Pump and parts

If you are going to try maintaining a breastmilk supply based solely on pumping, you need a very good, double electric pump. My pump is the Medela Pump In Style® Advanced The Metro Bag™. I find the pump comfortable and like its versatility. The big plus is that the pumping unit can be removed from the bag which makes it much easier to use on airplanes. The bag comes with a variety of nice add-ons, the most useful of which are the insulated storage bag and the two small mesh parts bags (discussed later).


Set up in my hotel room in Glasgow, January 2015.

In terms of pump parts, I have three full sets of shields, bottles, caps, connectors, valves, and membranes. In addition, I also travel with backup membranes both in my pump bag and in my computer bag.

Generally, for days I am in the office, I pump twice. On those days, I bring two full sets of parts. When I travel, I typically bring three full sets of parts. One set is left in the hotel and two sets go with me to the office or the client site.

On trips, I will generally bring two sets of larger bottles as well (interestingly, the 8-ounce narrow-necked Dr. Brown’s bottles that we use for feeding expressed milk fit perfectly into the connectors). I use these larger bottles for the first pump of the day as I find that I am usually too full from overnight to contain all the milk in the standard 5-ounce Medela bottles.

I am a huge proponent of hands-free pumping using a pumping bra. My preference is for the Simple Wishes version. It is important to get the one that comes with the 1-inch, zip-in insert which allows you to get the right fit in the front. There is adjustable velcro in the back, but that only addresses the tightness of the bra around the chest. It doesn’t help with aligning nipples with the openings for the breastshields.

My pump came with both a power cord and a battery pack. The power cord is the preferred method for getting energy to the unit. For pumping in the car, my preference is for an inverter that plugs into the cigarette lighter. I like the ones with two plugs because I can also charge my phone at the same time and the inverter isn’t something I will have to discard when I am done pumping because it only works as an adapter for my pump. Depending on the aircraft, many planes have power outlets connected to the armrest (in first or business class) or between seats (in economy). In my experience, Boeing has them and Airbus doesn’t and, yes, I have actually picked my flights based on which equipment I am flying so that I can have an outlet on a long-haul international flight.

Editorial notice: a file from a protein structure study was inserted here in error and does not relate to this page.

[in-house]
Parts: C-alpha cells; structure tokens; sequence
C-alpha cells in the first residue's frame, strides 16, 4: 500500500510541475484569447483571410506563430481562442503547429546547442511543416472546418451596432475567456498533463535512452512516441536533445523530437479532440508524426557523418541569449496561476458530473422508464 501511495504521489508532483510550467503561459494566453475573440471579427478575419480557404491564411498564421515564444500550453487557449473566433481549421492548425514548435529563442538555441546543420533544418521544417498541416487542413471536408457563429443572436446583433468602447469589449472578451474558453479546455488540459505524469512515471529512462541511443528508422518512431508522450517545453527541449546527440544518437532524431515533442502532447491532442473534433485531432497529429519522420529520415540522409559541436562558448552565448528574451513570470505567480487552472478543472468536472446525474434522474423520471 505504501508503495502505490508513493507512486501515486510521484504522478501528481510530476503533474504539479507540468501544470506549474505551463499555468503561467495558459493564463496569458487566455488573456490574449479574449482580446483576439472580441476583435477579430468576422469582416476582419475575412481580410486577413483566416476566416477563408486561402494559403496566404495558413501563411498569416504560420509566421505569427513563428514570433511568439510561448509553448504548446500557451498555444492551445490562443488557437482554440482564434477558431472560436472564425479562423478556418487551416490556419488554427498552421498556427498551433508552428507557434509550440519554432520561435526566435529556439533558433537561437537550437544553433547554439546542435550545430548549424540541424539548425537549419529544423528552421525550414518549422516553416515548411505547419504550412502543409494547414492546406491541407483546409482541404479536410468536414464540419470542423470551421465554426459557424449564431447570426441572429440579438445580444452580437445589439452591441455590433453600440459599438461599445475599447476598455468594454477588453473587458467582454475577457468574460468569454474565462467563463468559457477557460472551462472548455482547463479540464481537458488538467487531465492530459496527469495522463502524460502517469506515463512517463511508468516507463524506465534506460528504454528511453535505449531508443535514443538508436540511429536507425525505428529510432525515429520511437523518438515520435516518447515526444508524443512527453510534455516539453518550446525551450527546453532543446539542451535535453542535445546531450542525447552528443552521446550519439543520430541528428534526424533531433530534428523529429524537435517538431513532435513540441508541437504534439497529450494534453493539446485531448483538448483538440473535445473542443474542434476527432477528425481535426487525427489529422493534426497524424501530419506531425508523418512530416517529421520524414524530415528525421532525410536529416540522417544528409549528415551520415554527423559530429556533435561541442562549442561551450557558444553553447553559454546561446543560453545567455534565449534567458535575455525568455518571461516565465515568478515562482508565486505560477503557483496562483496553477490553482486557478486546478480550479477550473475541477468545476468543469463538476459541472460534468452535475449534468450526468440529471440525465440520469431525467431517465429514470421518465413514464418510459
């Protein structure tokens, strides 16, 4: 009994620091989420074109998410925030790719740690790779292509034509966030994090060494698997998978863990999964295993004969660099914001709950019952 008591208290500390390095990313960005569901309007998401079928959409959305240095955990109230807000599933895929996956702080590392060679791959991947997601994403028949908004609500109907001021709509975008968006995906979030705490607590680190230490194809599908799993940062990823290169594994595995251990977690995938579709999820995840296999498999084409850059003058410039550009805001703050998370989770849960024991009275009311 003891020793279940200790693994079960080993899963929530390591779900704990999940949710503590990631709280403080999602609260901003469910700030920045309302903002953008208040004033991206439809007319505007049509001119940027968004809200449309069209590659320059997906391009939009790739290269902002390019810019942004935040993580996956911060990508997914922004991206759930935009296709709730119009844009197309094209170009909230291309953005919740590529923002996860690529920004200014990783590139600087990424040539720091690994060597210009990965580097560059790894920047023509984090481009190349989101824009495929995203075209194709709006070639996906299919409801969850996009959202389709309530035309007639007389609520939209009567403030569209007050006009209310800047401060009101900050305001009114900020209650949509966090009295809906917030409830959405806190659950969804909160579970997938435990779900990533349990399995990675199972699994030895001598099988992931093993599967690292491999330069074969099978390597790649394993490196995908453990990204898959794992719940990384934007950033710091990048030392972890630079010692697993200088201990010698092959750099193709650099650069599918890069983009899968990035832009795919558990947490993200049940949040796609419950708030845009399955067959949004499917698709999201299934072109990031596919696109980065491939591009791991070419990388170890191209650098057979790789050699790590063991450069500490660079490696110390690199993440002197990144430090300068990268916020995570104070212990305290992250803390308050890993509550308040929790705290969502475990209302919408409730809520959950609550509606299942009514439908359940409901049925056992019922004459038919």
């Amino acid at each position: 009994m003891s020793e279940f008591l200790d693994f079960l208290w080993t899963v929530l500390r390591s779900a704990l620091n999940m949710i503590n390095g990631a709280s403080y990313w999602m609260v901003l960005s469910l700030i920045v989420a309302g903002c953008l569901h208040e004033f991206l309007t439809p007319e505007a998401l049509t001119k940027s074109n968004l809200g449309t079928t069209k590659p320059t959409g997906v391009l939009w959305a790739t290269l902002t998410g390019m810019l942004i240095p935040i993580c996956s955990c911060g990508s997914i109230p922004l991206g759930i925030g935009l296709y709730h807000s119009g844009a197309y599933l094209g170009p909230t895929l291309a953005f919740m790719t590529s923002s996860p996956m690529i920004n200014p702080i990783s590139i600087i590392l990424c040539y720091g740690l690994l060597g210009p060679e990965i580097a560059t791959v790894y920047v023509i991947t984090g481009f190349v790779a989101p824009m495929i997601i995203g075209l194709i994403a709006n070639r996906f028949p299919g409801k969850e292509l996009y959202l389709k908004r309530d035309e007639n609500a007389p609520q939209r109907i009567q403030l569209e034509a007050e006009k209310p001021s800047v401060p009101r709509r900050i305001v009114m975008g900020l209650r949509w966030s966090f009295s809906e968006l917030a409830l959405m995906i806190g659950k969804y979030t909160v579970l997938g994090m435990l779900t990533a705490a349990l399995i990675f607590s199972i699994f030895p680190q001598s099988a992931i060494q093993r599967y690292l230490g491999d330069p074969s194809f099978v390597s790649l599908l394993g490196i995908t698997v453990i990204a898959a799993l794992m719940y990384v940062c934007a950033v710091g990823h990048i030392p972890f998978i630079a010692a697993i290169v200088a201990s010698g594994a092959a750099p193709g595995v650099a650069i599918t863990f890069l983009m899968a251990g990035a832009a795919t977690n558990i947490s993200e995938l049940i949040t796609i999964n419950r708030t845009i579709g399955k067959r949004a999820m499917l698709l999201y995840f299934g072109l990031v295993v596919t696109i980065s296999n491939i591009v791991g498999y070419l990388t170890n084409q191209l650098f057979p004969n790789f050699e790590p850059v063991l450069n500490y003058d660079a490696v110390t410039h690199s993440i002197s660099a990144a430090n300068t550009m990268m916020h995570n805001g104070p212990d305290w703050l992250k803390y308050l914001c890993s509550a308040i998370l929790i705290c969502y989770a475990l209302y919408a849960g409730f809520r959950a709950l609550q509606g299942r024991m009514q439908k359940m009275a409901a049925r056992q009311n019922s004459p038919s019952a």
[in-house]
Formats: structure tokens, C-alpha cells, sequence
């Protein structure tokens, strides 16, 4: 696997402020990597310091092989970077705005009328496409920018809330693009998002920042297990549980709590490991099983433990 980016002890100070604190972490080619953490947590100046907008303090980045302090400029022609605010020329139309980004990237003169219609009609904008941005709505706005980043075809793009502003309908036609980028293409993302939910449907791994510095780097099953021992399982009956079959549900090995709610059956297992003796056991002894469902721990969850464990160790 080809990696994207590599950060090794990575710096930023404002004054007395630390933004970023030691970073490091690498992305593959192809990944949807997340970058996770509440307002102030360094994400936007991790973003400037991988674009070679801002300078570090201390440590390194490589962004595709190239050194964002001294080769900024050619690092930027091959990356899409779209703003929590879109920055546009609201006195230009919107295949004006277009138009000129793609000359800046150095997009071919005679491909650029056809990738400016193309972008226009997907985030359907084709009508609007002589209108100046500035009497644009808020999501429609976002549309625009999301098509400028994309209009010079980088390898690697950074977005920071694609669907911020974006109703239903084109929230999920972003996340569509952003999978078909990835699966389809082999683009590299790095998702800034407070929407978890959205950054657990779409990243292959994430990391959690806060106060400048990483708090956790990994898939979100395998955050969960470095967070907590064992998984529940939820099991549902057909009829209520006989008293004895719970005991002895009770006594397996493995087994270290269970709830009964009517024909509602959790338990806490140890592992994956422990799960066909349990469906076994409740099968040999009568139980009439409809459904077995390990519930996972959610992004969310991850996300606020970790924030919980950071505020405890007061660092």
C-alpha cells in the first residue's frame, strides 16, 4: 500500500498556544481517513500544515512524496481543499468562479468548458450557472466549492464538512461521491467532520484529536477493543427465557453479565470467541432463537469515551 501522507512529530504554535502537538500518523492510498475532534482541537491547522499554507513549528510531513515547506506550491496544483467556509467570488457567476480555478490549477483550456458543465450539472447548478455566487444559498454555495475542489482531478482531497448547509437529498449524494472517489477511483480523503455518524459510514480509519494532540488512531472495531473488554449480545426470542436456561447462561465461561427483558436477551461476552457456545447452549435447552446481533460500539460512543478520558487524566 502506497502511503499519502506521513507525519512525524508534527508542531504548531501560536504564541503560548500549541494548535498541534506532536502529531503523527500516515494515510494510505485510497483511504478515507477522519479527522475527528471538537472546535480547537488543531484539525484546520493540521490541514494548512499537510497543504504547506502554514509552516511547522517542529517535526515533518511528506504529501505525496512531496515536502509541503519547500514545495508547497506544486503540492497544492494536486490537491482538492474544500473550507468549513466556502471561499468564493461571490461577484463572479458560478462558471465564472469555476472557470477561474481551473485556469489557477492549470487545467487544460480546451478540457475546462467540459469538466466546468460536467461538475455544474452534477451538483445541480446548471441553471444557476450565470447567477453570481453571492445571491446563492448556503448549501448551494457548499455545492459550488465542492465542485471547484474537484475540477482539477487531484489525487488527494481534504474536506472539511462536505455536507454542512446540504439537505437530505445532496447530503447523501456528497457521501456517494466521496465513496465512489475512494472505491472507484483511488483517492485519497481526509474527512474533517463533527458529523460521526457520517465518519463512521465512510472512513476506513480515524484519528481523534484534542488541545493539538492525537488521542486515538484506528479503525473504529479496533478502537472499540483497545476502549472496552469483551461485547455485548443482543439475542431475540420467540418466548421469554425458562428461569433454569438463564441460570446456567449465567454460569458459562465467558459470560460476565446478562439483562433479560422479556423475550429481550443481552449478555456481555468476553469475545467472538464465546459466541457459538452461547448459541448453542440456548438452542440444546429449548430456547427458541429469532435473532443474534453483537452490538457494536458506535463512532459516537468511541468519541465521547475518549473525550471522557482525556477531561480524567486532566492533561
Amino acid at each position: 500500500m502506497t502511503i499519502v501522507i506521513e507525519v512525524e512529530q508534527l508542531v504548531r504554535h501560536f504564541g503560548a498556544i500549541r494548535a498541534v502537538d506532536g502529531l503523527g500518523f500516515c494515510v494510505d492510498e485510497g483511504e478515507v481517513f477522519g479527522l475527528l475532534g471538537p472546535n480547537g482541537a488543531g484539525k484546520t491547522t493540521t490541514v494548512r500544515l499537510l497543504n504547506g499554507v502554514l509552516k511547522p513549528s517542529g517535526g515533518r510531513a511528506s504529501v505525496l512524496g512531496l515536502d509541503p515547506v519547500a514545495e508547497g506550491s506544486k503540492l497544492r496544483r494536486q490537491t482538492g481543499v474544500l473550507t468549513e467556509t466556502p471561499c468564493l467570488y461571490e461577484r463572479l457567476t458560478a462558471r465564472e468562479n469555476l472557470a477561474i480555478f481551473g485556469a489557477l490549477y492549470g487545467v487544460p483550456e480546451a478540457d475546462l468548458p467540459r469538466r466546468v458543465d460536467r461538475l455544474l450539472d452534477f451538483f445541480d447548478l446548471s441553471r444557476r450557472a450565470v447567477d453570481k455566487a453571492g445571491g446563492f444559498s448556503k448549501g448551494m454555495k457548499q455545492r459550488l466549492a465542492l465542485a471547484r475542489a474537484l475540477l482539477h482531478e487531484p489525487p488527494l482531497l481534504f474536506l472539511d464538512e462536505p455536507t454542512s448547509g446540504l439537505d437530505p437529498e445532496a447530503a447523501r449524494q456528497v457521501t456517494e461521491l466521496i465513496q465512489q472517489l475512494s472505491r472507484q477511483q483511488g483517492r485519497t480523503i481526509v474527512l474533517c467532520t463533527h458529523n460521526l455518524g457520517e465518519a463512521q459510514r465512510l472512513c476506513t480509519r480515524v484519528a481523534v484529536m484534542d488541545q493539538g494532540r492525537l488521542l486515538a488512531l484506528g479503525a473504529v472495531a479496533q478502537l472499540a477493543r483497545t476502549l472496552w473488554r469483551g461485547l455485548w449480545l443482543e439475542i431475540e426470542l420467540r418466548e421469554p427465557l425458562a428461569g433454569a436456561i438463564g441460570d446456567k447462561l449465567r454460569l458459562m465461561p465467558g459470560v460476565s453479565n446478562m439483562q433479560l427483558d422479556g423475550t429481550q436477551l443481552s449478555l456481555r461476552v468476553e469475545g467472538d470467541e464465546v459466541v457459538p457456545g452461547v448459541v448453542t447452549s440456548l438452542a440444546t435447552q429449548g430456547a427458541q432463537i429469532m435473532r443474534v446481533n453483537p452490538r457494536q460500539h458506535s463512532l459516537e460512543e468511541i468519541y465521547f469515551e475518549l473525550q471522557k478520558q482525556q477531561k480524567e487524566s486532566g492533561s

The power outlets on planes operated by US carriers are 110 volts. Always check if you are flying on a non-US aircraft before plugging in your pump. Generally speaking, although the pump cord may have a bulky plug, it is not able to convert power. This means that US pumps must only be plugged into 110-volt outlets. If you are traveling outside of the United States, do not use your pump plug with an adapter or even a transformer as the likelihood that you will overload and blow out your pump’s motor is very high. In these situations, you must rely on the battery pack.

When I travel internationally, I bring two battery packs. My pump battery packs use 8 AA batteries each. To conserve cost and limit the environmental impact, I use rechargeable batteries and carry an 8-at-a-time battery charger. The charger is rated to convert power from non-US outlets and so it can be used with just an adapter. I carry two global adapters, one in my pump bag and one in my computer bag. Generally, I find that I can get two to three, 20-minute pumping sessions from each battery pack.